This is a tired, cliche and borderline lazy way to start a story, but whatever. Go fire up Google real quick and type in “Roger Goodell lies” and hit the enter button.
As you’ll see, there’s no shortage of internet material dedicated to exposing the supposed fibs spoken by the NFL commissioner. In fact, Google says there’s “about” 240,000 results, and a Google search of just “Goodell lies” actually brings you nearly 400,000 results.
When it comes to giving his word, Goodell’s as reliable as Matt Cushman in “Jerry Maguire.”
It’s near impossible to comb through those results and prove they’re all lies, but to say there’s some distrust between the face of the NFL and its fans would be a slight understatement. Domestic violence incidents, integrity of the game, Deflategate and the supplemental discipline process tied to all three have hurt the credibility of Goodell and the NFL.
But Goodell’s continued insistence on saying the league’s Thursday night product actually is a good product might be one of his biggest stretches of the truth yet. Goodell, at his yearly state of the game news conference Wednesday, talked about the supposed health of the Thursday night games in a matter that was questionable even by his standards.
Let’s dig a little deeper, shall we? (Goodell’s comments in bold and italics.)
“‘Thursday Night Football’ is something that we are very committed to. ‘Thursday Night Football’ ended up being the No. 2-rated show on all of primetime on NBC this year and No. 4 on CBS.”
Shocking. In a question about whether less might be more when it comes to Thursday night, Goodell starts by talking ratings, because ratings equal money, and Goodell, in his defense, is doing his job: making the owners money. That’s his priority.
“So we see our fans reacting positively to that.”
Another staple of the NFL, basically saying “Because the ratings are good, that means fans are watching, and if fans are watching, the product must be good.” In theory, it makes sense, but we’re also addicts. We’ll watch our favorite teams when they’re on, and if they’re not playing, we’ll still find a way to gamble on the games or follow our fantasy teams or really do anything to distract us from the fact that our time on this world is fleeting. (That’s a little dark, but you get the picture.)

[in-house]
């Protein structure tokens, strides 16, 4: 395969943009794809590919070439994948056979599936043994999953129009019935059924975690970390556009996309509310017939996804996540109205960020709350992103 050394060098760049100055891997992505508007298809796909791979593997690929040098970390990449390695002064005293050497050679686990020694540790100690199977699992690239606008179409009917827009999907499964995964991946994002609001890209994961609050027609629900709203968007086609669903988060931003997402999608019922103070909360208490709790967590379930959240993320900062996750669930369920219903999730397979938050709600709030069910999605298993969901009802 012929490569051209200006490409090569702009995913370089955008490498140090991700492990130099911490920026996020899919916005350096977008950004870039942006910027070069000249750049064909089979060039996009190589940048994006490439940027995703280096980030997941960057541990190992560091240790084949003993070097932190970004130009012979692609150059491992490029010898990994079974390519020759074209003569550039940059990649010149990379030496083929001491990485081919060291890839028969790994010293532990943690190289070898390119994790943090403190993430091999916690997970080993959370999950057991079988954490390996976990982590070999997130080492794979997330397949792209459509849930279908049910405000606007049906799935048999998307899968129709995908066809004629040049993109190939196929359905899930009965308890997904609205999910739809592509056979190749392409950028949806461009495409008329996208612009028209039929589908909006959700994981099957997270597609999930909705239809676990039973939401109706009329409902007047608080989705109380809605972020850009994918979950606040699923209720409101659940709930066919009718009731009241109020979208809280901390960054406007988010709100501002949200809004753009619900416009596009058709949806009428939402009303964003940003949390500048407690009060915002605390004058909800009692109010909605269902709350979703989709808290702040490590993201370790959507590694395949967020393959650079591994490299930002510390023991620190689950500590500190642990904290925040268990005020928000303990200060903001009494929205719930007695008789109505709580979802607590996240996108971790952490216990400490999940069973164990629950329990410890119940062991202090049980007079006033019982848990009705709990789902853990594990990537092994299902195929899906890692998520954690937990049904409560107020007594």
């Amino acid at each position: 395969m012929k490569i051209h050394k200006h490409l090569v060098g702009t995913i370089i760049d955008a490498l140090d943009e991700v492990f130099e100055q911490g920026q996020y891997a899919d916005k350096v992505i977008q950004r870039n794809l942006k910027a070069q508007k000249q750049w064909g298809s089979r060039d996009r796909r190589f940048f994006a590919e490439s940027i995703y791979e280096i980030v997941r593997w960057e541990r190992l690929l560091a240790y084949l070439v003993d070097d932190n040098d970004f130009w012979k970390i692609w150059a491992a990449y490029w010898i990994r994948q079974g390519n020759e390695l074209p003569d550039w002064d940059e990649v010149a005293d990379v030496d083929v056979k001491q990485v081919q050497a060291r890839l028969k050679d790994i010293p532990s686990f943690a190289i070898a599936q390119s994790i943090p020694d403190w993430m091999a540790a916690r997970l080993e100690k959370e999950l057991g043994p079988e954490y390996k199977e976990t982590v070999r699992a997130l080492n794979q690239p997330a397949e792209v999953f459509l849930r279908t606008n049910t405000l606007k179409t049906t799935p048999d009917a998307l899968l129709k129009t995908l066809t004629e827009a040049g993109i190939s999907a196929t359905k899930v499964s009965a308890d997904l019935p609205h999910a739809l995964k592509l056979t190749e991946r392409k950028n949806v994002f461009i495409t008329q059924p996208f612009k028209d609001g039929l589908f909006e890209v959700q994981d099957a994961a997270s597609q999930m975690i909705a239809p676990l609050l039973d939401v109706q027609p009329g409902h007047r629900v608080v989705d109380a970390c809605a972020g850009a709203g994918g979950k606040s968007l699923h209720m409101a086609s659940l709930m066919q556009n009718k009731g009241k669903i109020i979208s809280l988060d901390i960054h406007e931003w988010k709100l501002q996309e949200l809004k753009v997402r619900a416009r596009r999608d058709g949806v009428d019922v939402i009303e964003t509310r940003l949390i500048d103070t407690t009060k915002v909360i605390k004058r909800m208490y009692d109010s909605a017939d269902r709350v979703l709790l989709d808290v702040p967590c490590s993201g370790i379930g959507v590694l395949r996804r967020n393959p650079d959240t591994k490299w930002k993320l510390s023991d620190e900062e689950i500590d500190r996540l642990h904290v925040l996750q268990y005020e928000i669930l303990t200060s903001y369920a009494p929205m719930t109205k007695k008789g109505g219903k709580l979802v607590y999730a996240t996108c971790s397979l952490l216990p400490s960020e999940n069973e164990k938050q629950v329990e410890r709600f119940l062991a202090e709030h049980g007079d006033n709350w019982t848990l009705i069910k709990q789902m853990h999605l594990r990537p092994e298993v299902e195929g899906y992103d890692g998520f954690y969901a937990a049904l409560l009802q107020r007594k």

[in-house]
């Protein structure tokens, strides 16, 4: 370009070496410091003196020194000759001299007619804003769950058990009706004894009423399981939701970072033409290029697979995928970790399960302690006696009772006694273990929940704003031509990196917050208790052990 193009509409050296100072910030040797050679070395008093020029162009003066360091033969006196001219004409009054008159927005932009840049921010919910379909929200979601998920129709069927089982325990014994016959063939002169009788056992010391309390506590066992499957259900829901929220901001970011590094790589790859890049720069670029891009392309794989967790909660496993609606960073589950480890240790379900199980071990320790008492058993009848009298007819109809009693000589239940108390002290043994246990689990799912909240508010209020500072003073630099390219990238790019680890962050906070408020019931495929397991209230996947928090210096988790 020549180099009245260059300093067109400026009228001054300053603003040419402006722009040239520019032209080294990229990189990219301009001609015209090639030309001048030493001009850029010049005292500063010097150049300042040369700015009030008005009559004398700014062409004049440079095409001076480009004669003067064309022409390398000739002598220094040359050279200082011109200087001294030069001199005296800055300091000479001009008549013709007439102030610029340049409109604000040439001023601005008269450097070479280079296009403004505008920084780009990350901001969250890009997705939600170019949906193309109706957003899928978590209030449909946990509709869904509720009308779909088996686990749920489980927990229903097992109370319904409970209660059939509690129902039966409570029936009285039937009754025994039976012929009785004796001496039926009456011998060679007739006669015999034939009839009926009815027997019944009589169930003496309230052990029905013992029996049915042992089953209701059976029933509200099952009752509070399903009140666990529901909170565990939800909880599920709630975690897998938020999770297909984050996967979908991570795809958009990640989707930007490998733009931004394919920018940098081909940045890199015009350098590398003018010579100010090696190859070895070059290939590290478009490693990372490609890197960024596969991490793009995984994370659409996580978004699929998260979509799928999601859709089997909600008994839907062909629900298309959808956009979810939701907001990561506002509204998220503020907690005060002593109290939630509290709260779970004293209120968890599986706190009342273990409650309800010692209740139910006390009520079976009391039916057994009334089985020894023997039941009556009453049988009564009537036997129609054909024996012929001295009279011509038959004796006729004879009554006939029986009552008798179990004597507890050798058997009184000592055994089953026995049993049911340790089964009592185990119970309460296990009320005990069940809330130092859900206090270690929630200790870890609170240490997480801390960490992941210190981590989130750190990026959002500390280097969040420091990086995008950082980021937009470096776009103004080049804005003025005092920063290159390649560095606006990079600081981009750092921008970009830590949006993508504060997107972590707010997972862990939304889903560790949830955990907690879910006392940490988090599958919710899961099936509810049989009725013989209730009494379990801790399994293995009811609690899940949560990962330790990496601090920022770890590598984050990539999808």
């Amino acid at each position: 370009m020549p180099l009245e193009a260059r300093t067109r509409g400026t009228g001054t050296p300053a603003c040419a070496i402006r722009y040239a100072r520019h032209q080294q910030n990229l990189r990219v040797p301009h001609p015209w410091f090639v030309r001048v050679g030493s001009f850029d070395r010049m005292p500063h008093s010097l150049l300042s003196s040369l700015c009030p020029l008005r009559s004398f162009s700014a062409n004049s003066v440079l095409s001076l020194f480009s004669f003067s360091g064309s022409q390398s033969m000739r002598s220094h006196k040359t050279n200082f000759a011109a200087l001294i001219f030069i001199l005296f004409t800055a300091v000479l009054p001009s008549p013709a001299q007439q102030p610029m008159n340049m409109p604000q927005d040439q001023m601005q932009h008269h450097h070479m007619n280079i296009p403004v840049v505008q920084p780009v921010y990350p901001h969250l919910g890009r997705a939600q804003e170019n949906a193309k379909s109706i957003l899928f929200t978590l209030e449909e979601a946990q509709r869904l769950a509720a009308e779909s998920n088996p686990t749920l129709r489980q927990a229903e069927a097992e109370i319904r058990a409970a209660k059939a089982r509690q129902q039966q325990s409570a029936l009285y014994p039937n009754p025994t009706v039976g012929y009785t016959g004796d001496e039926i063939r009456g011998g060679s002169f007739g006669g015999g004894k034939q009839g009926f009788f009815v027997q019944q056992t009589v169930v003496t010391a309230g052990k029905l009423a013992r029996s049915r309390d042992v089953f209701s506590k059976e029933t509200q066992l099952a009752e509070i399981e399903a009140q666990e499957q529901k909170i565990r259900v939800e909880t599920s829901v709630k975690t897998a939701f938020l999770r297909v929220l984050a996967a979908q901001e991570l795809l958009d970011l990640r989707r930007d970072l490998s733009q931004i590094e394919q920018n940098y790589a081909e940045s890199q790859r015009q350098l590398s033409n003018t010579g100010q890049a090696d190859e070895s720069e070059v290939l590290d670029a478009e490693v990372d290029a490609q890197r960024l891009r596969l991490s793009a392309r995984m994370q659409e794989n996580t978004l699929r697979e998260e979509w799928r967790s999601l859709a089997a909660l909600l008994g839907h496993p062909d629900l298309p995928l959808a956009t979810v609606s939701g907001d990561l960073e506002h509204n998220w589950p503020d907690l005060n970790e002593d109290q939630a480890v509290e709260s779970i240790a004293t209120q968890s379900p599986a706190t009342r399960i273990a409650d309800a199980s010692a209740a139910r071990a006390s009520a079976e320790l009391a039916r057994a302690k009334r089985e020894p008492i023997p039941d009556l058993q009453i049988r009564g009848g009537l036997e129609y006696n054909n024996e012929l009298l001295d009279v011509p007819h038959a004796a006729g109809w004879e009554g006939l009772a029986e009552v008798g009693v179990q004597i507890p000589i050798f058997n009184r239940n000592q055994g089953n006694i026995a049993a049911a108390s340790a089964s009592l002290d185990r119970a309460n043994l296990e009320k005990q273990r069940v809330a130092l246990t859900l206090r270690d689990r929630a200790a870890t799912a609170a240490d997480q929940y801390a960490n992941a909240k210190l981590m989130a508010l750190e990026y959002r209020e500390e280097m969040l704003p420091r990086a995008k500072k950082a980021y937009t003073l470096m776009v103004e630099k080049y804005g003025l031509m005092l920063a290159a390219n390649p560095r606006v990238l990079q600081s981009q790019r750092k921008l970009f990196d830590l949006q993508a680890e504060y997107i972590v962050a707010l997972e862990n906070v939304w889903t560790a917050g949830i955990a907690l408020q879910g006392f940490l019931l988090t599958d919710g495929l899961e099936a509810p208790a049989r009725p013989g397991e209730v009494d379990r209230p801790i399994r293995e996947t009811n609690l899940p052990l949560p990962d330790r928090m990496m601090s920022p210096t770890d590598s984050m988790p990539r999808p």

“There is a lot of discussion about the safety of the game, but we have seen absolutely no indications that there is any further risk of injuries, and injury rates are actually slightly lower on Thursday night than they are on Sunday.”
Neat. What that exactly means is anyone’s guess. A strong statement with vague details or explanation, otherwise known as “The Goodell.”
“When it relates to the quality of the game, we’ve seen that be incredibly positive also. We’ve seen less turnovers. We’ve seen less penalties on almost every aspect of what you would say the quality of the game. We’ve seen high-quality football on Thursday night.”
The average margin of victory on Thursday night games in 2016 exceeded 11 points. Four games were decided by at least three touchdowns, and five more were decided by at least 12 points. But at least there were fewer turnovers and penalties. One of the best games — Minnesota and Dallas in Week 13 — came on a week after those two teams played the Thursday before (Thanksgiving) and had a full week to prepare.
“We put all 32 teams on there. That’s something we did.”
No real point here. Just fun to take this quote out of context.
“We are thinking about whether we reevaluate that and maybe don’t have quite the number of teams …”
Basically, “We’re thinking about whether we should continue to put the Jaguars and Titans in primetime every season.” Good call.
Goodell finished his answer with this:
“So we are going to look at all of that, and continue to work on something that we think has gotten off to an incredible start and we are very optimistic about the future on that.”
Incredible and optimistic. Financially, sure. The NFL, despite all its warts, continues to make money hand over first, and no matter how much we complain, there’s not going to be wide-scale change until the bottom line takes a hit. That’s just the way it is. Expecting the NFL to do otherwise is foolish.
But this definitely feels like one of those times the league should listen to its players. Players like Richard Sherman, who called Thursday night games a “poopfest” and doubled down with an article on The Players’ Tribune literally titled “Why I Hate Thursday Night Football.”
“We’ve seen blowouts, sloppy play and games that have been almost unwatchable — and it’s not the players’ faults. Their bodies just aren’t ready to play,” he wrote.
Sherman added:”‘Thursday Night Football’ is just another example of the NFL’s hypocrisy: The league will continue a practice that diminishes the on-field product and endangers its players, but as long as the dollars keep rolling in, it couldn’t care less.”
If Goodell came out and simply touted the financial boon that comes from diluting the product by having a Thursday night game every week, that’s fine. But to say it’s a high-quality product — at least compared to what we see on Sunday — is, well, a lie.
Thumbnail photo via Matthew Emmons/USA TODAY Sports Images